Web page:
I already touched on the prime problem with Wickland's multiplayer, which is unfortunately while not a fault of the game itself, still nonetheless an inextricable part of the gameplay - the lack of any large community. You really do need friends to get the full enjoyment out of this game, but its great fun if you do. The other main problem is the lack of any observer mode or other esports type functions. A lot of people really enjoy watching this kind of high-skill game played at its best, and this is why many games developed such "observer", or more recently "caster" modes. It's kind of a notable absence, since most iterations of the classic Quake and Unreal games had such modes, as did Half-Life which followed in their footsteps.
The game's art direction and visual fidelity is a bit derivative but gorgeous
I was actually a bit surprised, if I am being honest, in how good Wickland looks. This is a UDK game, so the engine is based on the fairly dated UE3, but it looks great, especially in motion. The design of it is a fair bit derivative, playing off the pseudo-medieval themes of the original Quake and it's successors, but the level designs tend to make good use of some differing palettes to keep it from getting too overly-monotonous, and in general, it looks pretty great in motion. If you stop to look and lick some wall textures you'll find them somewhat console-level of quality, but you'll probably also find yourself promptly smeared against them, so there's that. It's a game where you don't get to stop and smell the roses so it doesn't matter overmuch.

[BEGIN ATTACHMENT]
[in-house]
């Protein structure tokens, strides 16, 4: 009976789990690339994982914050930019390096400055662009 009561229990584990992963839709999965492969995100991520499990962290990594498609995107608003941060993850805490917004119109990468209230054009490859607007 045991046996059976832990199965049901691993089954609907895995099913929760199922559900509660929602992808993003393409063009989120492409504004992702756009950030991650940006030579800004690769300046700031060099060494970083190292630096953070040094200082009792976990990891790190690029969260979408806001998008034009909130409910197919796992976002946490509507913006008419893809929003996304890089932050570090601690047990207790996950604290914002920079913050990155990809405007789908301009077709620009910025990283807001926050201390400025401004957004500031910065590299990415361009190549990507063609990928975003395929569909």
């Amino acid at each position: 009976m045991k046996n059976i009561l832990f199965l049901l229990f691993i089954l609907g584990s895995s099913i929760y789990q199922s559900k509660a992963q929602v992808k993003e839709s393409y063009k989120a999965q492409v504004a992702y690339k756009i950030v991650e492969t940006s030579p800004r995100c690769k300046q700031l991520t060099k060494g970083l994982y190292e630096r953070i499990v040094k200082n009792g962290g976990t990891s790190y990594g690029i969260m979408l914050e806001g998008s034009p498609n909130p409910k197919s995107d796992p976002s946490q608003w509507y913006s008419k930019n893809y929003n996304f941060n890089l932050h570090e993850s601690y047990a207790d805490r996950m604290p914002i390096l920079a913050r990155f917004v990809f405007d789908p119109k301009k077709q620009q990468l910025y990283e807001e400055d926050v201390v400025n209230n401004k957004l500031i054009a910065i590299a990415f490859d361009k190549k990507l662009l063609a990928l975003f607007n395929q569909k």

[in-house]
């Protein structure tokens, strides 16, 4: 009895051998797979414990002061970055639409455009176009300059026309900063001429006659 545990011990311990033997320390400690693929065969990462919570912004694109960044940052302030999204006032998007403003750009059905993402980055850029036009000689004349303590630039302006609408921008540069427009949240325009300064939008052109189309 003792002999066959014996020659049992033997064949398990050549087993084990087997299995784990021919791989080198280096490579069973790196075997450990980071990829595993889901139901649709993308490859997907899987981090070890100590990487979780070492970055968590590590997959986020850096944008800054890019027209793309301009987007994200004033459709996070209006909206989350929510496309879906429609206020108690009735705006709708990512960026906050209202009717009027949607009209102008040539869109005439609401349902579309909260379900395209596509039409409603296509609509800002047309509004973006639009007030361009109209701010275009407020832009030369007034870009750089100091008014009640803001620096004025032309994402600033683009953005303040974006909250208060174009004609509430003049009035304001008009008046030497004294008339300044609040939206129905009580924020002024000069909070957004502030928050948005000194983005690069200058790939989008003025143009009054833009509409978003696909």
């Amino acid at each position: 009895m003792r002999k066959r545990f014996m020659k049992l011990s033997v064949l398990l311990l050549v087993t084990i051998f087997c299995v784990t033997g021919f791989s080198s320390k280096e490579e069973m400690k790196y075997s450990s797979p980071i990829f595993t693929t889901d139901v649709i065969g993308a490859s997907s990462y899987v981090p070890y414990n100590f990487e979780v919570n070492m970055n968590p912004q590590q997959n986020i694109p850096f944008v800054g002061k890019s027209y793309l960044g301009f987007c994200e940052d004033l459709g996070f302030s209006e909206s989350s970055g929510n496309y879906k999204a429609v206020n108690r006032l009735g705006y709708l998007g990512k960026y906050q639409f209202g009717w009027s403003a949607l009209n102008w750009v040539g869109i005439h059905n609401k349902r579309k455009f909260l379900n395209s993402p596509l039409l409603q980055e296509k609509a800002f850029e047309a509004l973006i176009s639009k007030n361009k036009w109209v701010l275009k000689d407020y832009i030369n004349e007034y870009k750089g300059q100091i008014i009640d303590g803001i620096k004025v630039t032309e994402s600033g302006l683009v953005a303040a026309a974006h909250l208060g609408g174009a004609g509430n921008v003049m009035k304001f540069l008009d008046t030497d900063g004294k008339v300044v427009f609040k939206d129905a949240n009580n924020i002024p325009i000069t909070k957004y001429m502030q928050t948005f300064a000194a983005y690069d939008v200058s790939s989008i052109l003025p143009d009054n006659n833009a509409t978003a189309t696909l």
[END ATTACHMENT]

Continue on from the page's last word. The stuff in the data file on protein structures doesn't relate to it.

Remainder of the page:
There are plenty of options for visual fidelity, but as you might expect from a UDK game, it runs with a high frame rate on basically anything short of a potato. They basically have all the options a UDK game can have without some pretty significant reprogramming of the engine, and I especially appreciate the Field-of-View options and the ability to turn off motion blur which help keep such a mobile game from being a simulation sickness prescription.
All of that said, its a good game, that with a more active community, something of a single-player, and more multiplayer options and maps, could easily be considered on the same lofty footing as the classics it imitates. For the price point, it certainly worth the look if you have some friends to play with.</p